Ending The Culture Of Silence In Cyber Security – 3 Ways To Empower Teams

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Ending The Culture Of Silence In Cyber Security – 3 Ways To Empower Teams

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Nearly all of us have made a mistake at work that has made our stomach flip. Perhaps it was an accidental ‘reply all’ on an email or a rogue purchase of office supplies without obtaining the right permissions.

The natural response is to rectify the mistake as quickly as possible before it becomes noticed. Although there is sometimes a temptation to stick our head in the sand and ignore it completely.

In most cases, these slip-ups can be smoothed over and corrected without much lasting damage. The same cannot be said for a cyber breach, where the stakes are much higher.

When you consider that almost a third of UK businesses are attacked at least once a week – and that each breach costs around £4,000 on average – you could be forgiven for seeing why staff may shy away from owning up to a mistake. This is a serious problem. A recent report revealed that 41% of breaches are not reported to internal leadership.

Whether it’s accidentally clicking on a dodgy link or bypassing a security defence out of frustration, mistakes happen. Should this happen, early detection is crucial in mitigating the damage and recovering as quickly as possible. But, for this to happen, staff need to feel safe in speaking up when they think something may have gone wrong.

Here, Mark Lomas, outlines three ways organisations can create a blame-free culture that empowers teams to prepare for – and recover from – an attack.

  • Tailored, relevant training

Before an attack even takes place, it’s important to equip your team with the skills to recognise when something looks wrong. Regular training is one of the most effective techniques to set staff up for success and help them to adopt a ‘zero trust’ mindset.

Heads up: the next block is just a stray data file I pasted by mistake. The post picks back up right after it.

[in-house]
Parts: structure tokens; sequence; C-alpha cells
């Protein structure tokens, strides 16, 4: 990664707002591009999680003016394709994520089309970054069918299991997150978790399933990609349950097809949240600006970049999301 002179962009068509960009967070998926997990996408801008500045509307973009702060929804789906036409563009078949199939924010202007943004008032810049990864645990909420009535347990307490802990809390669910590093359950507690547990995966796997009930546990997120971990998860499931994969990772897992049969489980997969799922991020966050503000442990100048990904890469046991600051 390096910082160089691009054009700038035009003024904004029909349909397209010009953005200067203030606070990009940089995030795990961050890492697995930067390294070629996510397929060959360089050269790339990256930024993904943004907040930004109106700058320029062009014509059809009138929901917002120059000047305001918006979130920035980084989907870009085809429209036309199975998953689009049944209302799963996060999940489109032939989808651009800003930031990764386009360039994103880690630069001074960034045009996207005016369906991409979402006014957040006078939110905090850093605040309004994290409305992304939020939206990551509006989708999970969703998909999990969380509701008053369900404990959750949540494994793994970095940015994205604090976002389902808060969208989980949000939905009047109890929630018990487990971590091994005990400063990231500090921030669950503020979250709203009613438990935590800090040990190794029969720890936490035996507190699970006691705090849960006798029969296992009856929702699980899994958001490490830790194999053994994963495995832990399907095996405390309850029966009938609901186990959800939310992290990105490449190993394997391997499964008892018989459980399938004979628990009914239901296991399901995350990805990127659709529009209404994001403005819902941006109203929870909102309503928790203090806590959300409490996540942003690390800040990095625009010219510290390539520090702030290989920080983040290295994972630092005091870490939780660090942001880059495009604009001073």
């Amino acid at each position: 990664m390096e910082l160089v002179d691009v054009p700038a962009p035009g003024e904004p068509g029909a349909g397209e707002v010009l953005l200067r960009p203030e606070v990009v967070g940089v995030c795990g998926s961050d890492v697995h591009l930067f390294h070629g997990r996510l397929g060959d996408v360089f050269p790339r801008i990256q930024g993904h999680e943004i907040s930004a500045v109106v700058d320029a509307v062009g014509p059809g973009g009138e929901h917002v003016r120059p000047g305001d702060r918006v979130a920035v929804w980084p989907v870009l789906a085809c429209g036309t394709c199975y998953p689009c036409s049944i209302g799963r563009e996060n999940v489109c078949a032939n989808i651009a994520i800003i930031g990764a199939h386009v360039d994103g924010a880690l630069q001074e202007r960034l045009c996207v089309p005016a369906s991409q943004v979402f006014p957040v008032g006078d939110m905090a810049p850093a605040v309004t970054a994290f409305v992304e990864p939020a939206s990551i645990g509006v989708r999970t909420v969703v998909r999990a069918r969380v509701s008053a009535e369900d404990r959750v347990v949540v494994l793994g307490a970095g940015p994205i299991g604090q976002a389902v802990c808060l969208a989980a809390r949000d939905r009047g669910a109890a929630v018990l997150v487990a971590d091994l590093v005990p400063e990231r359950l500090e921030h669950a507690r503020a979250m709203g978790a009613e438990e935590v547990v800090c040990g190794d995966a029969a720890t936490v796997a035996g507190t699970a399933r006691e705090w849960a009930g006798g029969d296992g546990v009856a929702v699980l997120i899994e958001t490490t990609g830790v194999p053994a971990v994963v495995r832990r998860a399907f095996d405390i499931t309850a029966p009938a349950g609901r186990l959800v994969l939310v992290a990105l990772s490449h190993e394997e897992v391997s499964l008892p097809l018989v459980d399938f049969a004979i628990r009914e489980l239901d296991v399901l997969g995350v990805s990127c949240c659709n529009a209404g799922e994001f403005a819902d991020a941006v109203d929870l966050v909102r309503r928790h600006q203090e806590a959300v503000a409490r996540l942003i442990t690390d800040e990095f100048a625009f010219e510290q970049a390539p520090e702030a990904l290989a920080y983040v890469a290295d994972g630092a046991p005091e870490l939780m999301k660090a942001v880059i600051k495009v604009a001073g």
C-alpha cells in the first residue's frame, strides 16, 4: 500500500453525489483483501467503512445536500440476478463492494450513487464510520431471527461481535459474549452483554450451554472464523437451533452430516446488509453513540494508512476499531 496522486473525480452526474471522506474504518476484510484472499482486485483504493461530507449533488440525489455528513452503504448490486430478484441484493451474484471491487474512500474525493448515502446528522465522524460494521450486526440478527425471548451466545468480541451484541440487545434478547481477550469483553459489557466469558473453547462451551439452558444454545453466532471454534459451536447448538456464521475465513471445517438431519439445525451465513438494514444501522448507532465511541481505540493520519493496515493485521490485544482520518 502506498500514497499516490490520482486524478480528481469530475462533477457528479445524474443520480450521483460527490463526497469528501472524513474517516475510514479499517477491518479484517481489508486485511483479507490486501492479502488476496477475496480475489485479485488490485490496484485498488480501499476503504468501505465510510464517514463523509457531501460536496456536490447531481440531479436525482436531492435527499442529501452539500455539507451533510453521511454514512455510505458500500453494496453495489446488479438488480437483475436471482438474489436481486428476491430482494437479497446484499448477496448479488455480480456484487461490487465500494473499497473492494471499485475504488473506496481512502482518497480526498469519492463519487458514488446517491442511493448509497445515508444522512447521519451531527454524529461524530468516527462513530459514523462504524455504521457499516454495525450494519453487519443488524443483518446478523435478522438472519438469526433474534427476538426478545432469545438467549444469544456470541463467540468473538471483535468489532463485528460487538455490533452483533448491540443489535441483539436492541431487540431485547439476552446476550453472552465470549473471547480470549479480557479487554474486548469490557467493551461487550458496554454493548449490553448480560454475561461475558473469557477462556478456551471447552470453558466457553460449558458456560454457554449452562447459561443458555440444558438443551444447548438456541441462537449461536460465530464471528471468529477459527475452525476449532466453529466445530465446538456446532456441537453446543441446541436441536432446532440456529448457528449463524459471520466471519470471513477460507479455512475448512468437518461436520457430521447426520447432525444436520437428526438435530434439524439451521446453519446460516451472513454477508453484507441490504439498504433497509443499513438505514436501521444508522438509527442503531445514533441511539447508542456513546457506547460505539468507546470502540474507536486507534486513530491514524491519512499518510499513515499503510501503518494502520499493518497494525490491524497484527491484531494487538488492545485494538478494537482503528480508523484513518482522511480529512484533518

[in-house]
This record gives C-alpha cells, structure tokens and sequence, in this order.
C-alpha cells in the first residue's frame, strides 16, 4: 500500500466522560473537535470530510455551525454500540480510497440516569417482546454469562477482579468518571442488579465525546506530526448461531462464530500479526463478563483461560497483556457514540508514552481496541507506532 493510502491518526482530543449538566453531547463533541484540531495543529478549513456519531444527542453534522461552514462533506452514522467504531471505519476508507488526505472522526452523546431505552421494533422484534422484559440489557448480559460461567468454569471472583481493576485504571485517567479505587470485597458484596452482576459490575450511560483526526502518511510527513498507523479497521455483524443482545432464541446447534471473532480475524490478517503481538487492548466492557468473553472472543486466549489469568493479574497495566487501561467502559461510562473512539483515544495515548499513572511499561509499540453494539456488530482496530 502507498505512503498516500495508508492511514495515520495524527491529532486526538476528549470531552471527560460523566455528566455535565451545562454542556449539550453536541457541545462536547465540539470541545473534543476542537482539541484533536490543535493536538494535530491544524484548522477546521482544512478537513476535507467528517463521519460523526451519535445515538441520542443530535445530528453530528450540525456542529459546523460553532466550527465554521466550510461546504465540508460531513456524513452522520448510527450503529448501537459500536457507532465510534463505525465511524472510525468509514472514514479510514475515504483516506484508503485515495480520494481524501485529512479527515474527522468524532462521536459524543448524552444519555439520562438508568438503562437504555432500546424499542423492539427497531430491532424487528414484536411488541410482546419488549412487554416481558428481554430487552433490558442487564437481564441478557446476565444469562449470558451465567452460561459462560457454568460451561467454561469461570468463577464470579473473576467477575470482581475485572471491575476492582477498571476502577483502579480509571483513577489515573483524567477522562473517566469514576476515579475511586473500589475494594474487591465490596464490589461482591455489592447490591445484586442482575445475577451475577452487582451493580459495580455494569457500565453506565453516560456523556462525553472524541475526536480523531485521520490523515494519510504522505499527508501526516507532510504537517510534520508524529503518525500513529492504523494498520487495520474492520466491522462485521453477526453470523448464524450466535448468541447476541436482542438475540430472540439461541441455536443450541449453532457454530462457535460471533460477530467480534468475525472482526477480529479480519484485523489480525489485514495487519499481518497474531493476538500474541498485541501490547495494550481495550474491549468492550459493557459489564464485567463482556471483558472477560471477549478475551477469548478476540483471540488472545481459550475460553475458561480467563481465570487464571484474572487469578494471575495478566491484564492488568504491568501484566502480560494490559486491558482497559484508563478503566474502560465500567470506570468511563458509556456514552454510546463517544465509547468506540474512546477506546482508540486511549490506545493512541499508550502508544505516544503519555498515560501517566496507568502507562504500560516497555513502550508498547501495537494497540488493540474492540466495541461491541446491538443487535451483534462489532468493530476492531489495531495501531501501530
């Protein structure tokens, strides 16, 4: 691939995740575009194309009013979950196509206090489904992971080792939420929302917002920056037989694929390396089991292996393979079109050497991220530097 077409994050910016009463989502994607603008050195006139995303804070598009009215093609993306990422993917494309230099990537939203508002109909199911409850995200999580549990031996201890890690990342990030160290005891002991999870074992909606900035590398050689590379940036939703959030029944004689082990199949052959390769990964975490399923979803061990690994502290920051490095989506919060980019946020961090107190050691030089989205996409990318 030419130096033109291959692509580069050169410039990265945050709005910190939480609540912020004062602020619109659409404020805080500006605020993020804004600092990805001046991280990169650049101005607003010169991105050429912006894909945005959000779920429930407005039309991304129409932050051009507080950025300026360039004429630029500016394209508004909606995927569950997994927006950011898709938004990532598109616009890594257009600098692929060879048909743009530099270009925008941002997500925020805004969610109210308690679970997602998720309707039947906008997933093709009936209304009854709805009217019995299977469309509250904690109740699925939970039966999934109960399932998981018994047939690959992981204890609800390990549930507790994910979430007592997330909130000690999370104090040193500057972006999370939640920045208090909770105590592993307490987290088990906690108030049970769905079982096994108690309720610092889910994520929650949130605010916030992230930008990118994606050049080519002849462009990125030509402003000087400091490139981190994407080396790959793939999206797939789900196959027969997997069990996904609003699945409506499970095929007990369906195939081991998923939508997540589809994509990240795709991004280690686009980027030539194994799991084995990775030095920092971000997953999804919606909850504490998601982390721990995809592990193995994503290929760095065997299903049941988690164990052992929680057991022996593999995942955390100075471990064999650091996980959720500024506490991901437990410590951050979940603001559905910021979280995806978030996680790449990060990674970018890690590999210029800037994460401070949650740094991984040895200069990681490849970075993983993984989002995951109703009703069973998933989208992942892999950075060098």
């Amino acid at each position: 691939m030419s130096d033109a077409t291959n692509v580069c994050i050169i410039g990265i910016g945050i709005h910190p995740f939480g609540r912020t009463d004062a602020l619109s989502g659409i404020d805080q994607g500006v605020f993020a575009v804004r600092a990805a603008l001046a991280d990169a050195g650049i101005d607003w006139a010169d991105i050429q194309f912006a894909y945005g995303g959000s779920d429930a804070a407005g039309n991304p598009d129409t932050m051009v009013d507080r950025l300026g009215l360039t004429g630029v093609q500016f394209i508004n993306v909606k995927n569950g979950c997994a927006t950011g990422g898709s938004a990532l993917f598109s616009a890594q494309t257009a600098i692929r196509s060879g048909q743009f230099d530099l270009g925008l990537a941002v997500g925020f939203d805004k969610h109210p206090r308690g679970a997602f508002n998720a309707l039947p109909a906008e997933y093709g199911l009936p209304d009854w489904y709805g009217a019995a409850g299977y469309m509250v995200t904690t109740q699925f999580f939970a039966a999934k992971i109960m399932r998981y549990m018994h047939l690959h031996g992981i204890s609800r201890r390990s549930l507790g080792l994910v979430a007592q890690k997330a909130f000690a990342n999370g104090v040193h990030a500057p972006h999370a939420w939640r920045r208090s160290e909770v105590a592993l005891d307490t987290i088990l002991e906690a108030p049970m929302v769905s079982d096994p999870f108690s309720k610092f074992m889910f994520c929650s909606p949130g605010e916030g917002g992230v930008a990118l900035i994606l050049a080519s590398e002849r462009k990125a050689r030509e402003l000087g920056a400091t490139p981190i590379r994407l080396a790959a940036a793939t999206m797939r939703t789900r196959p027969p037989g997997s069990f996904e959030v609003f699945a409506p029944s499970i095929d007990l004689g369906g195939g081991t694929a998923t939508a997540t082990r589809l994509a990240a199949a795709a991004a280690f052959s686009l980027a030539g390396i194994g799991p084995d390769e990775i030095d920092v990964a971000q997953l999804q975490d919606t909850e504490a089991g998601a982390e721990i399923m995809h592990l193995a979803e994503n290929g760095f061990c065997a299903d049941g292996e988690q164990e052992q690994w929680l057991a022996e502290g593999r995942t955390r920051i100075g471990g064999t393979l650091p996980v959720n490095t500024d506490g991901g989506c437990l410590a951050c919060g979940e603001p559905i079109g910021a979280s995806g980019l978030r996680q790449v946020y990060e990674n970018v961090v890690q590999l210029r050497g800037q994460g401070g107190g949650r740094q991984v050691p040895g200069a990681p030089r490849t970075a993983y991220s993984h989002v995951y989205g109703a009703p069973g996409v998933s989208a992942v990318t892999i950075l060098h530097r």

It’s important that this training evolves so it remains relevant to the increasingly sophisticated type of attacks we’re now seeing. For example, a cyber training session five years ago might have focused on identifying the telltale signs of a ‘spoof and spam’ email. Of course, this is still a threat, but staff also need to be trained on modern methods, which include the use of AI-generated content to deceive individuals into unwittingly downloading disguised malware.

Another type of training that is especially effective in helping to prepare employees for common exploits is simulated attacks. This isn’t about catching people out; it’s about pinpointing any weak spots and identifying any areas where employees may need additional support.

  • A safe zone for admitting mistakes

While effective training is important, organisations must acknowledge that you can’t ‘train out’ every mistake that might be made. To think otherwise is a dangerous strategy that serves no-one. So, in addition to training, organisations need to create a culture where staff aren’t afraid to speak up should the worst happen.

This should make the process of communicating a breach less daunting. Consider using a dedicated portal where staff can report any issues and where anything immediately dangerous can be escalated.

The worst scenario is where staff don’t say anything, and the problem gets worse. If attackers aren’t met with any resistance, it can give them the encouragement they need to return and carry out another attack. But, if staff have an environment to speak up without fear or repercussion, you can avoid this scenario.

  • Getting back on your feet

Finally, if people do trip and fall, is there a safety net there to catch them? It’s important to look at the processes and solutions you have in place should this happen. A lot of this can be covered off with careful planning.

For example, how will each part of the business keep on functioning until a clean-up can be carried out? What are your legal obligations in terms of informing customers?

Depending on the nature of the breach, you may also need to inform authorities like the Information Commissioner's Office (ICO). Staff will automatically feel better if they know there is a playbook and a plan to recover from each scenario.

By following these steps, businesses can create an environment where staff aren’t sitting on their hands, waiting to report an incident. Organisations can instead proactively mitigate the threats they face and build confidence around their approach to its security.

Mark Lomas is technical architect at Probrand

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Ending The Culture Of Silence In Cyber Security – 3 Ways To Empower Teams

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